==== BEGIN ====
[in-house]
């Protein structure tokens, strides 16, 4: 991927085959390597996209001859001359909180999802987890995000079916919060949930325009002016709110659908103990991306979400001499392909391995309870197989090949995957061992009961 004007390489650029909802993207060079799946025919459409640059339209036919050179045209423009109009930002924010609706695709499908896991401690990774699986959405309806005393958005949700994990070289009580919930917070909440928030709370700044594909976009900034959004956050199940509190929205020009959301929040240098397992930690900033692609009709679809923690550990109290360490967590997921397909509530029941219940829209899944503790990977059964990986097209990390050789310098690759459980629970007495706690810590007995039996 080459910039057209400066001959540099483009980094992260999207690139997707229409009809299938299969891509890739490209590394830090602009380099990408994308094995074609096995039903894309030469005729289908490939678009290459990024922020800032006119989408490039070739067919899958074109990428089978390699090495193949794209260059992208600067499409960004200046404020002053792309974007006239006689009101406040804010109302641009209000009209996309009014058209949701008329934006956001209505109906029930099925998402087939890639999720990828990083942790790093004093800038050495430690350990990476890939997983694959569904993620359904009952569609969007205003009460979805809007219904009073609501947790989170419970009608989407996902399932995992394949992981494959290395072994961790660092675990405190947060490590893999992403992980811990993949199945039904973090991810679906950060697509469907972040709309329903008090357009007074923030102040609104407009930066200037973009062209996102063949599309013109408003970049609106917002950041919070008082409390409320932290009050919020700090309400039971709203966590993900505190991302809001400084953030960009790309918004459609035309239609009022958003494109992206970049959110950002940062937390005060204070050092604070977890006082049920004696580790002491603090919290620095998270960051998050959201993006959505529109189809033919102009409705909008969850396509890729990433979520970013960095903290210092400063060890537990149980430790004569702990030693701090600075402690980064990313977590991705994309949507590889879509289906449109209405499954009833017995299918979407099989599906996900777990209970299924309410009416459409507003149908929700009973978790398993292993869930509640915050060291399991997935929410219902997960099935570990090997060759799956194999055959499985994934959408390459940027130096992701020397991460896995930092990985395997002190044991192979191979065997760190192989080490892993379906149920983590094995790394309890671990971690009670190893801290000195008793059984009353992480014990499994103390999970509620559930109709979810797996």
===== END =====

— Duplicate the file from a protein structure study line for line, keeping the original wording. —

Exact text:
[in-house]
């Protein structure tokens, strides 16, 4: 991927085959390597996209001859001359909180999802987890995000079916919060949930325009002016709110659908103990991306979400001499392909391995309870197989090949995957061992009961 004007390489650029909802993207060079799946025919459409640059339209036919050179045209423009109009930002924010609706695709499908896991401690990774699986959405309806005393958005949700994990070289009580919930917070909440928030709370700044594909976009900034959004956050199940509190929205020009959301929040240098397992930690900033692609009709679809923690550990109290360490967590997921397909509530029941219940829209899944503790990977059964990986097209990390050789310098690759459980629970007495706690810590007995039996 080459910039057209400066001959540099483009980094992260999207690139997707229409009809299938299969891509890739490209590394830090602009380099990408994308094995074609096995039903894309030469005729289908490939678009290459990024922020800032006119989408490039070739067919899958074109990428089978390699090495193949794209260059992208600067499409960004200046404020002053792309974007006239006689009101406040804010109302641009209000009209996309009014058209949701008329934006956001209505109906029930099925998402087939890639999720990828990083942790790093004093800038050495430690350990990476890939997983694959569904993620359904009952569609969007205003009460979805809007219904009073609501947790989170419970009608989407996902399932995992394949992981494959290395072994961790660092675990405190947060490590893999992403992980811990993949199945039904973090991810679906950060697509469907972040709309329903008090357009007074923030102040609104407009930066200037973009062209996102063949599309013109408003970049609106917002950041919070008082409390409320932290009050919020700090309400039971709203966590993900505190991302809001400084953030960009790309918004459609035309239609009022958003494109992206970049959110950002940062937390005060204070050092604070977890006082049920004696580790002491603090919290620095998270960051998050959201993006959505529109189809033919102009409705909008969850396509890729990433979520970013960095903290210092400063060890537990149980430790004569702990030693701090600075402690980064990313977590991705994309949507590889879509289906449109209405499954009833017995299918979407099989599906996900777990209970299924309410009416459409507003149908929700009973978790398993292993869930509640915050060291399991997935929410219902997960099935570990090997060759799956194999055959499985994934959408390459940027130096992701020397991460896995930092990985395997002190044991192979191979065997760190192989080490892993379906149920983590094995790394309890671990971690009670190893801290000195008793059984009353992480014990499994103390999970509620559930109709979810797996």